Nora Ephron was one of those artists who think they are on the left – probably because most of their friends and colleagues are – but whose own work suggests very strongly otherwise.
Yes, she married – yeesh – Carl Bernstein. Well, somebody had to. Anyway, nobody's perfect. Love is blind. And all that.
But just look at her work. I first became acquainted with her through the Esquire essays she collected in 1978 in Scribble Scribble. It was the decade of Women's Lib, but this was no grim feminist treatise – it was a hilarious, irreverent, snappy collection of essays in the tradition of Dororthy Parker, full of witty self-deprecation and sharp insight into human behavior, and I remember reading it over and over again, savoring the funny prose and laughing out loud repeatedly.
One thing was clear: Ephron was no oversensitive flower, ever on the lookout for sexist slights; no, she was a tough, perceptive, no-nonsense New York newspaperwoman (one of her essays was about her reportorial stint at the then very quirky and shabby New York Post) – an updated, more low-rent version of Kate Hepburn in Woman of the Year, kind of, only more interested in the little everyday details than in large-scale world events, and gifted with a terrific eye for the absurd.
She went on to write movies and then direct them. Her parents, Harry and Phoebe Ephron, had scripted a bunch of Hollywood pictures – none of them remotely great, but all of them good, solid, old-fashioned entertainment – among them Look for the Silver Lining, There's No Business Like Show Business, Carousel, and Desk Set. Although Ephron sought to identify with the new Hollywood – and with new sensibilities – her own films, in their themes and tones and storylines, repeatedly and emphatically harkened back to the Golden Age of American movies, in the very best of ways.
To be sure, Silkwood (1983), written by Ephron and directed by Mike Nichols, was a case study in Hollwood PC, drenched in familiar anti-corporate paranoia. But Heartburn (1986), also directed by Nichols, and When Harry Met Sally... (1989), directed by Rob Reiner, were entertaining portraits of romantic relationships, the former based on the breakup of the Bernstein marriage, the latter, probably her most famous picture, a now-classic romantic comedy. And Mixed Nuts (1994), which she wrote with her sister Delia and directed, was an offbeat, darkly comic, weirdly touching – and not at all PC – study of a group of oddballs living in Venice, California.
Ephron's echoes of old Hollywood became explicit in Sleepless in Seattle (1993), which she both co-wrote and directed, and which unabashedly references the old Cary Grant-Deborah Kerr weepie An Affair to Remember (1957). It's a full-fledged tribute to old Hollywood, unashamedly romantic and genuinely sweet in a way that was exceedingly unusual for the time. The story of You've Got Mail (1998), which she wrote with her sister Delia and directed, was widely viewed as up-to-the-minute because it was about a couple (Tom Hanks and Meg Ryan) meeting online, but the plot was a cherished Hollywood staple: two people who can't stand each other in real life are at the same time, unbeknownst to them, conducting a romance by mail under assumed names. The same sentimental tale had earlier been told in two very charming old movies, The Shop Around the Corner, (1940), starring James Stewart and Margaret Sullavan, and In the Good Old Summertime (1949), starring Van Johnson and Judy Garland. Sleepless in Seattle and You've Got Mail made it clear that Ephron, whatever her professed politics, was still very much, in her heart, a filmmaker whose work was far more influenced by the values of Golden Age Hollywood than by the celluloid progeny of such films as Bonnie and Clyde, Easy Rider, and Midnight Cowboy.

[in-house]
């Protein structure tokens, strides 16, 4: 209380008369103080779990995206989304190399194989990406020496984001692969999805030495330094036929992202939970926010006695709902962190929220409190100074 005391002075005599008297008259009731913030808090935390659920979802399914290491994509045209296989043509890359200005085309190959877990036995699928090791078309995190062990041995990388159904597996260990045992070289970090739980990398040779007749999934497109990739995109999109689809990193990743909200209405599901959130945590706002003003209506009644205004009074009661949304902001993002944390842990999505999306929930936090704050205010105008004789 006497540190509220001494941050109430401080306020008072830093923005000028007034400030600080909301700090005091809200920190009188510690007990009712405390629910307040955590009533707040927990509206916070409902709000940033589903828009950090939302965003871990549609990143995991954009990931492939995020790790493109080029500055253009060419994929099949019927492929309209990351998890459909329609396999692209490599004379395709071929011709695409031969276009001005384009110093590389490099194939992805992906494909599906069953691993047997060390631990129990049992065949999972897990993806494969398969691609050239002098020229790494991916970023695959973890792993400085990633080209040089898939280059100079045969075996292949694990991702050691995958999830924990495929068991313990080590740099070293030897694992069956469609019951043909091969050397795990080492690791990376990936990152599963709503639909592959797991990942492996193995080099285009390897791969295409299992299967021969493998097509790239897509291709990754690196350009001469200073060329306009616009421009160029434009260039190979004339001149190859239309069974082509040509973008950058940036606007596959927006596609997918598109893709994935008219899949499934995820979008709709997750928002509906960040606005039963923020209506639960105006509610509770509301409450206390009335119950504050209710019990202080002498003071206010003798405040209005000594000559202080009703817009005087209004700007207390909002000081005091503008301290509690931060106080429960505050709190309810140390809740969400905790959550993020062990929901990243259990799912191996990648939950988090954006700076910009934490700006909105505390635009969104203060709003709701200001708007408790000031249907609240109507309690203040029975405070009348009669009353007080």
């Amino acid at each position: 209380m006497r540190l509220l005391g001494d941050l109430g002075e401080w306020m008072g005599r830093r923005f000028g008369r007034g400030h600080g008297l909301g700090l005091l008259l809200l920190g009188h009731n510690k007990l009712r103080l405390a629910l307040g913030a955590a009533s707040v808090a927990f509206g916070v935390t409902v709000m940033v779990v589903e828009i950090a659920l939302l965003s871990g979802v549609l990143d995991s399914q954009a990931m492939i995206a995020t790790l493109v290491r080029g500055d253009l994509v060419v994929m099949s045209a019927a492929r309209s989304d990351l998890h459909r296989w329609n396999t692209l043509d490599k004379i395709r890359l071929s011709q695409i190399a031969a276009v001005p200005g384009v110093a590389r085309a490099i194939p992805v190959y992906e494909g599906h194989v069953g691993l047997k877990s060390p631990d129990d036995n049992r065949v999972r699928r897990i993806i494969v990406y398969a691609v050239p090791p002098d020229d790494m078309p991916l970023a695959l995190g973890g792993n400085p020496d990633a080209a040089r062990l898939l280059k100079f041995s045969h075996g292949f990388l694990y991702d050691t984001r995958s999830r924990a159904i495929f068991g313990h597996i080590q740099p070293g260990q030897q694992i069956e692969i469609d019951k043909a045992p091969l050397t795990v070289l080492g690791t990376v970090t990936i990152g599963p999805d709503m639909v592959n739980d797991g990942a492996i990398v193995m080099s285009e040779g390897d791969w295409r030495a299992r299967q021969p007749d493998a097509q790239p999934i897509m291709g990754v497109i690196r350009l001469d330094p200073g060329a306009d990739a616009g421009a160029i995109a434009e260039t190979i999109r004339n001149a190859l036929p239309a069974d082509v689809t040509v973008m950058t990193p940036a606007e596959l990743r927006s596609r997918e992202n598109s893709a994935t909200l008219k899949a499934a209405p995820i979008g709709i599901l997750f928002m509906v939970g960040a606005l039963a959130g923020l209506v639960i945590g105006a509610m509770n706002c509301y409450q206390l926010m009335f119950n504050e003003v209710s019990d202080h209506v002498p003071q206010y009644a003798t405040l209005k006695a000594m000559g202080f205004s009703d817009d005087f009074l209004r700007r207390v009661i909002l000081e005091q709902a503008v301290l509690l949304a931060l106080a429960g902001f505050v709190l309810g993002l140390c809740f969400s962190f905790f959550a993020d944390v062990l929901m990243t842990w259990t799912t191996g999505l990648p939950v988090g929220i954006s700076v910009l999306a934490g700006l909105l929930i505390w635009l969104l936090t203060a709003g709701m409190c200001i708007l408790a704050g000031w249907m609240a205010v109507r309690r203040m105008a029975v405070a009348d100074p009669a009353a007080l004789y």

Bewitched (2005) was perhaps one of the most horrible, unwatchable films ever made; I can't imagine what Ephron was thinking. But the other two of the last three films in which she was involved were nothing less than beautiful. The terribly underrated Hanging Up (2000), about the travails of the three adult daughters (Ryan, Diane Keaton, Lisa Kudrow) of a now-divorced screenwriting couple (Walter Matthau, Cloris Leachman), was obviously highly autobiographical, and was also at once very comical and – especially in its closing moments – profoundly and surprisingly moving. Written by Ephron with her sister Delia, and directed by Keaton, it was an unusually intelligent and mature movie about family values in the truest sense – about the need to keep one's family bonds intact, despite differences and resentments, until the end. It was also, as the title suggests, about the need to “hang up” – to accept that the end has come when it has, finally, in fact, come. Yes, there was some intrusive political content that didn't belong at all – the Ryan character, an event planner, is arranging a do at the Nixon Library, and so we are treated to some tired Nixon humor – but this doesn't detract too seriously from what is really a lovely movie in the best tradition of American filmmaking.